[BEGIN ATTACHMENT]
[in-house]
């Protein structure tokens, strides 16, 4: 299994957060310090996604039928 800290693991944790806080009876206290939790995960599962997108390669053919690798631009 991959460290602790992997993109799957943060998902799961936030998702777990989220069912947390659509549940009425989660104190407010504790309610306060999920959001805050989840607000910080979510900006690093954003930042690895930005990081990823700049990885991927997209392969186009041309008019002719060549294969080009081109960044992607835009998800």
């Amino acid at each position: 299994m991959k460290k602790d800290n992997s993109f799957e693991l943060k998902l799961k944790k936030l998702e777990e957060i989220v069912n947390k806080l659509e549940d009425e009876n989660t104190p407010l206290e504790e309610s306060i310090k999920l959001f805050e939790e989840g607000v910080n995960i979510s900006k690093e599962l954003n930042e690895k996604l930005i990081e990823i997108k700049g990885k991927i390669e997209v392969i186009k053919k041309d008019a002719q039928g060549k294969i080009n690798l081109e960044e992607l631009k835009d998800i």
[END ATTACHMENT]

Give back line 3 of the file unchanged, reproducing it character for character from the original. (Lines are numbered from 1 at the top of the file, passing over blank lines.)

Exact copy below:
């Amino acid at each position: 299994m991959k460290k602790d800290n992997s993109f799957e693991l943060k998902l799961k944790k936030l998702e777990e957060i989220v069912n947390k806080l659509e549940d009425e009876n989660t104190p407010l206290e504790e309610s306060i310090k999920l959001f805050e939790e989840g607000v910080n995960i979510s900006k690093e599962l954003n930042e690895k996604l930005i990081e990823i997108k700049g990885k991927i390669e997209v392969i186009k053919k041309d008019a002719q039928g060549k294969i080009n690798l081109e960044e992607l631009k835009d998800i």